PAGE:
Ashfall by Mike Mullin explores the beginning of the end. One Friday night when Alex is home alone for the weekend, Yellowstone erupts. The book details how society falls apart as the ash rains down in a town 900 miles away. Alex leaves to find his family and meets with terrible misfortunes, almost dying several times. Just when it seems Alex has met his final end, he meets the mechanically gifted Darla and they travel together through the remains of Iowa to Illinois. The Ashfall trilogy continues with Ashen Winter, already out, and Sunrise, due in 2014. The unique idea of a volcanic end of the world creates an interesting, very realistic dystopian story.
The Early Human World by Peter Robertshaw and Jill Rubalcaba is a non-fiction book detailing the fossil record of early hominids and the records scientists have found of our ancestors, as well as hominids on different branches of the evolutionary tree. This book includes photographs, maps, and theories on hominid movement, lifestyle changes for early humans, and the development of early human technology. Stories of the archaeologists who found the fossils are interspersed with the factual text, giving readers an idea of what it’s like to be an archaeologist in the field. This book offers a great overview of anthropological archaeology and some of the science involved in discovering what we know of our ancient past.
Rocks and Fossils by Chris and Helen Pellant is a Visual Factfinder book containing information about rocks, gems, crystals, fossils, formation and mineral resources. This very informative book is similar to an illustrated encyclopedia. The beautiful illustrations on every page sit alongside facts about various rocks and gems including the chemical composition, where they can be found, how they were formed, and what makes them important. The book is fascinating for those who are interested in basics of rock finding, gemology, or beginning paleontology. The illustrations alone make this book worth reading.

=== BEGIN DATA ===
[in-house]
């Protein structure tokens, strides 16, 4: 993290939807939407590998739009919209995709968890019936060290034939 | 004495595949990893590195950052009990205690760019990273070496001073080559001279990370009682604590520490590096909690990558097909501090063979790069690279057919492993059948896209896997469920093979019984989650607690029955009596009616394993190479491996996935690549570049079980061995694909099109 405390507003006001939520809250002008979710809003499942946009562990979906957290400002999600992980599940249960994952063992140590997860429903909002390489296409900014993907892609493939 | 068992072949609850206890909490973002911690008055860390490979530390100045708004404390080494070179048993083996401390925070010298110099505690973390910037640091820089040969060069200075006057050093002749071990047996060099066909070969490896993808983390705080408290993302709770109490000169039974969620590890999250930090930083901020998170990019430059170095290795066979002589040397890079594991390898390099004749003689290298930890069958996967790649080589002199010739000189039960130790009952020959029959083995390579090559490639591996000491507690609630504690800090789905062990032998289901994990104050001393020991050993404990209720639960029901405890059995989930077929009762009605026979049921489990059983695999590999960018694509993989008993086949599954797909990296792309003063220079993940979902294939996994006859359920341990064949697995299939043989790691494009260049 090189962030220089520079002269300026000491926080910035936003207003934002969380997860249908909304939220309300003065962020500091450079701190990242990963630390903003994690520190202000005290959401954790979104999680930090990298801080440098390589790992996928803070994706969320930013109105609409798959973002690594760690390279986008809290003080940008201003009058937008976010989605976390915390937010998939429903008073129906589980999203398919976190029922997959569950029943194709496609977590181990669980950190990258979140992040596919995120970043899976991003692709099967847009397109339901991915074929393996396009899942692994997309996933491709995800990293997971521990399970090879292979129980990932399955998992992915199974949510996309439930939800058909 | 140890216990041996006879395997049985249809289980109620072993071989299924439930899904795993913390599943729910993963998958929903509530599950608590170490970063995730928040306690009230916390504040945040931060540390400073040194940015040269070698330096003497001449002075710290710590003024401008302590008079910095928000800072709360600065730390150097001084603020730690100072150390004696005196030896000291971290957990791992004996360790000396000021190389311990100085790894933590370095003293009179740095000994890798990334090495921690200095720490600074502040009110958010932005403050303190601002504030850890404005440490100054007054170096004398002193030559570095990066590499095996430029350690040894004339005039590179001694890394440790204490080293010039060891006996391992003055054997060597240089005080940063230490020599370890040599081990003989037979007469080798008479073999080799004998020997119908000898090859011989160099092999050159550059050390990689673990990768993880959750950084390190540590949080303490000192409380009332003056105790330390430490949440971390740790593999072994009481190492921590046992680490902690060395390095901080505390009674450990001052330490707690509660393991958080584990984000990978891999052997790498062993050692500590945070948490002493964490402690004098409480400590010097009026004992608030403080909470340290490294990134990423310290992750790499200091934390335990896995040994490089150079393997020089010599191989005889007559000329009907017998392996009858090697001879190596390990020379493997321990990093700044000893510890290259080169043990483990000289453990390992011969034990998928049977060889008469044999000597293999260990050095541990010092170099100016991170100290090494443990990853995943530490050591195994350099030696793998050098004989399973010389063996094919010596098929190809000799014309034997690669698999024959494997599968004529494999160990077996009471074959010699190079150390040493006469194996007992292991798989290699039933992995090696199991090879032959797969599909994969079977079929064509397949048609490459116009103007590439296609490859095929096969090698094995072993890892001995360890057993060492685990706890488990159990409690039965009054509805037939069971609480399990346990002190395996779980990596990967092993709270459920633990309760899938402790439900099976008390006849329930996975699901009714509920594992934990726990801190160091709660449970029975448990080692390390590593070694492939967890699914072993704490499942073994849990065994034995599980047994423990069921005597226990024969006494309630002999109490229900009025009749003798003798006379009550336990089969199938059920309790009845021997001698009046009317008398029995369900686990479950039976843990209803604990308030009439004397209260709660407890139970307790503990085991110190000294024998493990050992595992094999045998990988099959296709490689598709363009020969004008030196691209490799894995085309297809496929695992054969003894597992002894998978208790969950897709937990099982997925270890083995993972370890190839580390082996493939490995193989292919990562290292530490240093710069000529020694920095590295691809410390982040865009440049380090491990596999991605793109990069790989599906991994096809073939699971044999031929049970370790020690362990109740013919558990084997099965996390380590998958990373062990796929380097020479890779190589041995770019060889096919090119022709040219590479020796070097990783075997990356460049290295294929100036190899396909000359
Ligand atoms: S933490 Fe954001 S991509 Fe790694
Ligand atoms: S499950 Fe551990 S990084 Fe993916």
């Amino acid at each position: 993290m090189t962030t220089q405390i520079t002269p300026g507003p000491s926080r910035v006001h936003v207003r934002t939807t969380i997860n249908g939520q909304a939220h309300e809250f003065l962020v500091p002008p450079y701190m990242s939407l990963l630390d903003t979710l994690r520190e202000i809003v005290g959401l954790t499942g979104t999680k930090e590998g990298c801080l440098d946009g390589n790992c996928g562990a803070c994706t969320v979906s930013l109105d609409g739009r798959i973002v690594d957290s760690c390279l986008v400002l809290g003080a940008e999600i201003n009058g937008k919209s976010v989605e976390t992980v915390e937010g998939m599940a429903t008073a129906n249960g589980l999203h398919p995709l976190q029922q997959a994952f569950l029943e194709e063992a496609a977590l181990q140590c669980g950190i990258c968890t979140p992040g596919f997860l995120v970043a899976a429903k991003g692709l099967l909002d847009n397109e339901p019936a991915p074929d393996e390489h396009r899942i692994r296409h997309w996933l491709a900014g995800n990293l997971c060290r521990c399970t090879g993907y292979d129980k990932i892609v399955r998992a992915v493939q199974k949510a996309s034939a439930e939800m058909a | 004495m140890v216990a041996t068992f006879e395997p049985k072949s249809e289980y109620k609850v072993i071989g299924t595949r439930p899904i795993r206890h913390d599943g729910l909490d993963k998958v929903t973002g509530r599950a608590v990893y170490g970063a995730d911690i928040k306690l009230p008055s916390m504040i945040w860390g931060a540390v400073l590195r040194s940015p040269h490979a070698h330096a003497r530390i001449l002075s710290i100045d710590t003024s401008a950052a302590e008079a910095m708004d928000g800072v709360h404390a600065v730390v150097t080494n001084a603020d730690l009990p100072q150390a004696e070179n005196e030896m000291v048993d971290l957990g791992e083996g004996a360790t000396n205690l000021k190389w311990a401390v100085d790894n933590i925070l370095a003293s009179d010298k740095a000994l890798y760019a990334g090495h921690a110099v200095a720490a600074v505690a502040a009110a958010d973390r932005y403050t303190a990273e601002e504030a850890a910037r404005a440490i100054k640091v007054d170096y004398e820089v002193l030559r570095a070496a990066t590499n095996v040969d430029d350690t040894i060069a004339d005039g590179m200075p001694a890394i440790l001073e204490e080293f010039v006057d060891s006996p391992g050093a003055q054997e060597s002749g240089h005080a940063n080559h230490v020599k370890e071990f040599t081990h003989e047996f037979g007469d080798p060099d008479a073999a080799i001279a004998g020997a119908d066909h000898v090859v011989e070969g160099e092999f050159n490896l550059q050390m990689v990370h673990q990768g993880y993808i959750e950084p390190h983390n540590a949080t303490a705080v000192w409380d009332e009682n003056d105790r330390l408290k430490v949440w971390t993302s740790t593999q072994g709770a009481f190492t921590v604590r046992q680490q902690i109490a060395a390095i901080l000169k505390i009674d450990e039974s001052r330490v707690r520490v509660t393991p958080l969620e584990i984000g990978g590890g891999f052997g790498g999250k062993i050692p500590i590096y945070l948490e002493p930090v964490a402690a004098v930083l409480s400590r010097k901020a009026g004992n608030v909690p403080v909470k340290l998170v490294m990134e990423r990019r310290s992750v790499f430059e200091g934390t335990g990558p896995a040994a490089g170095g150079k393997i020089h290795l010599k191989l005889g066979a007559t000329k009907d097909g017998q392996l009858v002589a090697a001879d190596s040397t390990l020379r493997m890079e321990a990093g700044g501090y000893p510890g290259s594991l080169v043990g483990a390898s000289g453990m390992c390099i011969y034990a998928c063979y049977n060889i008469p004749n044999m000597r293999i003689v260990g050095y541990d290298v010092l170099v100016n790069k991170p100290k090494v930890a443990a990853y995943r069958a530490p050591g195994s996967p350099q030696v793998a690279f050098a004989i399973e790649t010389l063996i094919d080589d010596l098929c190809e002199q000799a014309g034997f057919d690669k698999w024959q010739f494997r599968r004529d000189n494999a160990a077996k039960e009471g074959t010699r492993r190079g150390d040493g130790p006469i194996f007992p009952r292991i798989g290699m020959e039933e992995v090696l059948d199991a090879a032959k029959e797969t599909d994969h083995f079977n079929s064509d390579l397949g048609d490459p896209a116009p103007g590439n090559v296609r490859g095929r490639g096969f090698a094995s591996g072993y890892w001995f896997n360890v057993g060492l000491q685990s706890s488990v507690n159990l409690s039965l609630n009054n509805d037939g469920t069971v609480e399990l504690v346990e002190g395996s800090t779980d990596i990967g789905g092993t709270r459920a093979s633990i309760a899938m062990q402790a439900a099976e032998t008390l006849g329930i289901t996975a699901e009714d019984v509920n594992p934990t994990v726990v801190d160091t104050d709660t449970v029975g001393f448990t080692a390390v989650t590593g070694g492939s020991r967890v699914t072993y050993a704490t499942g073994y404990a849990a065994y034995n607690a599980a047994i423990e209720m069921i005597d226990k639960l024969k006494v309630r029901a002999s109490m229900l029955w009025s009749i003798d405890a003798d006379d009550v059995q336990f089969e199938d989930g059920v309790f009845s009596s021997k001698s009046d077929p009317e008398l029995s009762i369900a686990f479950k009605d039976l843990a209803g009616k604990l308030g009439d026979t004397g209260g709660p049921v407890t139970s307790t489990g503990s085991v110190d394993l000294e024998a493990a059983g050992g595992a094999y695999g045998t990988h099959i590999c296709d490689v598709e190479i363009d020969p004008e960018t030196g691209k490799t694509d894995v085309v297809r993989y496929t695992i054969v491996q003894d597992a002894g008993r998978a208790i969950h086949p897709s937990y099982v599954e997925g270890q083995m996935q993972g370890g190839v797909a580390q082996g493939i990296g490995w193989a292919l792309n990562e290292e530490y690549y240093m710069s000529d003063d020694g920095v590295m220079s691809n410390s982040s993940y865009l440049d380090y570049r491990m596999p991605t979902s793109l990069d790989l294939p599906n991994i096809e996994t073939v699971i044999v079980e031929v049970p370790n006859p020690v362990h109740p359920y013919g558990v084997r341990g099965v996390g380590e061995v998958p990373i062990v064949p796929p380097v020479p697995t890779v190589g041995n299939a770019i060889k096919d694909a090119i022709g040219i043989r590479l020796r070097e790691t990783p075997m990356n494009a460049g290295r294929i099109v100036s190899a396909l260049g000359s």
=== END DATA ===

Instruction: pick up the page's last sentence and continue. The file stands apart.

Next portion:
Grave Secrets of Dinosaurs by Phillip Manning illuminates paleontology: the processes, the current knowledge, and the science behind re-creating dinosaurs. Full of technical descriptions and informative text, this book tells the story of a young man, Tyler Lyson of North Dakota, finding the hardrosaur mummy dinosaur and the process that allows scientists to discover new things about Earth’s old inhabitants. This book gives a fantastic look into the life of a modern-day paleontologist including the newest technologies used in this scientific field.
Volcano and Earthquake is an Eyewitness Book which gives a brief, colorful overview of the cause, effects, and famous historical occurrences of volcanoes and earthquakes. Eyewitness Books are full of pictures with small snippets of information which appeal to younger readers. The section on volcanology shows some of the tools and clothing that come with the job, including asbestos gloves and a thermocouple to record the temperature of molten lava.
Super Volcano by Greg Breining discusses the super volcano beneath Yellowstone National Park. This gritty non-fiction book begins when the author takes a three day class at Yellowstone and learns from his teacher the immense size and scope of the volcano which lies beneath. Research, history, and interviews create the body of this text while graphs, charts, pictures, and maps help illustrate the immensity of the caldera and what an eventual eruption could mean. The reassuring last chapter shows what measures scientists are taking to ensure we won’t be caught unaware if Yellowstone erupts. This book will help young readers better understand the history of the park as well as appreciate the geological aspects of Yellowstone.